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Monthly Archives: January 2010

The American Malefactor’s Dictionary: arch-cove and arch gonnof

arch-cove – the head of a gang or mob; governor; president. arch gonnof – the head of a gang of thieves. The use of “arch” to signify the leader or head of a gang is still in use today. Action-adventure movies or television shows often use the terms “arch enemy” or “arch villain.” Image via […]

Early American Criminals: Joseph Cooper and Philadelphia’s Lime and Onion Burglar

In May 1744, Elizabeth Robinson was sentenced at the Old Bailey in London to transportation to the American colonies for her involvement in the theft of 104 China oranges from a warehouse. She was loaded onto the Justitia that same month and eventually landed in Virginia. She ended up in Maryland, where she reportedly continued […]

The American Malefactor’s Dictionary: antelope and antelope lay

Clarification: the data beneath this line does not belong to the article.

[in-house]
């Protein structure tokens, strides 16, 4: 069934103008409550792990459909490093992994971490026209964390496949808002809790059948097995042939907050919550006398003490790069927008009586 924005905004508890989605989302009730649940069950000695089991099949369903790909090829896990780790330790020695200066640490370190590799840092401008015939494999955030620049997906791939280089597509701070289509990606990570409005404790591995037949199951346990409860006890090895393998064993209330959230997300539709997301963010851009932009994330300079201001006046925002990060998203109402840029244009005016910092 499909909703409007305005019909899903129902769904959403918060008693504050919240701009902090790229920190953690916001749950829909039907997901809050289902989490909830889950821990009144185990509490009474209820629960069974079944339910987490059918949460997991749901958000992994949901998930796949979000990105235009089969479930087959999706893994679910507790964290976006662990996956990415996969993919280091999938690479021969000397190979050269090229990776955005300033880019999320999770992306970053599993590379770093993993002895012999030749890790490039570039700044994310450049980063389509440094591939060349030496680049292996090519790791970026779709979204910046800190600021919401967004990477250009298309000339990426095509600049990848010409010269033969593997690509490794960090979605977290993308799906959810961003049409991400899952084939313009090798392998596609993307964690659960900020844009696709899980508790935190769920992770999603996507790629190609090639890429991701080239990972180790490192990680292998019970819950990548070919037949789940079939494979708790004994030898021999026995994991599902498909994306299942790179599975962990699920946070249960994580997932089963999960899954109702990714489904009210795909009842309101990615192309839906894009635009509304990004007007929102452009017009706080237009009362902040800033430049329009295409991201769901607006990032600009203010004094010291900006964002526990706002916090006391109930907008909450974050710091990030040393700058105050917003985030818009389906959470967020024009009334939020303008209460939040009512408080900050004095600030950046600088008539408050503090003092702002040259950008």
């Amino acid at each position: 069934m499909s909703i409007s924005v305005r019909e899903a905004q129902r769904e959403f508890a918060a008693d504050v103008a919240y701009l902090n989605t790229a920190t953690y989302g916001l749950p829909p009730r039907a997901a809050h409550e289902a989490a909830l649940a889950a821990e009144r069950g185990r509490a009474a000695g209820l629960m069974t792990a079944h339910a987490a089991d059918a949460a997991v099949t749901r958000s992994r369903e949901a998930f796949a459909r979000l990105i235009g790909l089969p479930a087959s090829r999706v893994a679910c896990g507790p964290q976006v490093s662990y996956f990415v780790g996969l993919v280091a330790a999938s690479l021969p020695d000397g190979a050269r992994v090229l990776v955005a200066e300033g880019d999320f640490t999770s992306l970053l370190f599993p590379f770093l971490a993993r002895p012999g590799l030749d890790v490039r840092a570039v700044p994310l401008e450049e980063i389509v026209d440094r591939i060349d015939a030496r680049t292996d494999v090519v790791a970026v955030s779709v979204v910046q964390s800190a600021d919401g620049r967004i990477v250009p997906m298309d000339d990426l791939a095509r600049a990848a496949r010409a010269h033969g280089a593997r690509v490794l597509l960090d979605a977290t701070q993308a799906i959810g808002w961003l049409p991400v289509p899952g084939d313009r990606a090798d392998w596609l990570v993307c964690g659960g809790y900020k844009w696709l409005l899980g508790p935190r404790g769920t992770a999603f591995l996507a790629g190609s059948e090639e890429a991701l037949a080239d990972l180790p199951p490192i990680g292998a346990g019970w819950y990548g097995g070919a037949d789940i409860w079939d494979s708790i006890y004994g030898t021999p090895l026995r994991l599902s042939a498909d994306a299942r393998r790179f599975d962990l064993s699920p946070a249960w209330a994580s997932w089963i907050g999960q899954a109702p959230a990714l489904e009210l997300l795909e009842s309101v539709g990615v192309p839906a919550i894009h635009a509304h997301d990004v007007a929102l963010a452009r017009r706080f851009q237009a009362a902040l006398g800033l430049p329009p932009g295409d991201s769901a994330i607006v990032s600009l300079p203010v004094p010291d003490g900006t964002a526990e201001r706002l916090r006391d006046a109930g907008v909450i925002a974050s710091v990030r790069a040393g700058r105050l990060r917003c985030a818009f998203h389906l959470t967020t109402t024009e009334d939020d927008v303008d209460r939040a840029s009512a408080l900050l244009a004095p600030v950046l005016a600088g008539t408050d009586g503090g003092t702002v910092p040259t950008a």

antelope – a hog (ironic: “a hog’s ugliness and clumsiness are contrasted with an antelope’s beauty and grace”). antelope lay – hog stealing. Image by johnmuk via Flickr Sources Barnes, Daniel R. “An Early American Collection of Rogue’s Cant.” The Journal of American Folklore 79, no. 314 (Oct.-Dec., 1966), 600-607. Partridge, Eric. A Dictionary of […]

Early American Criminals: Matthew Cushing, the First Celebrity Burglar

All of you who read these Lines may see The sad and dire Effects of Sin: Therefore if Sinners still you’l be, Leave off to read ere you begin. (from A Few Lines) These lines form the opening of A Few Lines upon the Awful Execution of John Ormesby & Matthew Cushing, one of two […]

The American Malefactor’s Dictionary: angler

angler – 1. a petty thief who uses a hook on the end of a string to steal from shop-windows, grates, doors, etc.; 2. a member of a gang of petty thieves who roams the street looking for opportunities; 3. a receiver of stolen goods; a fence; 4. a putter up, i.e., a servant, clerk, […]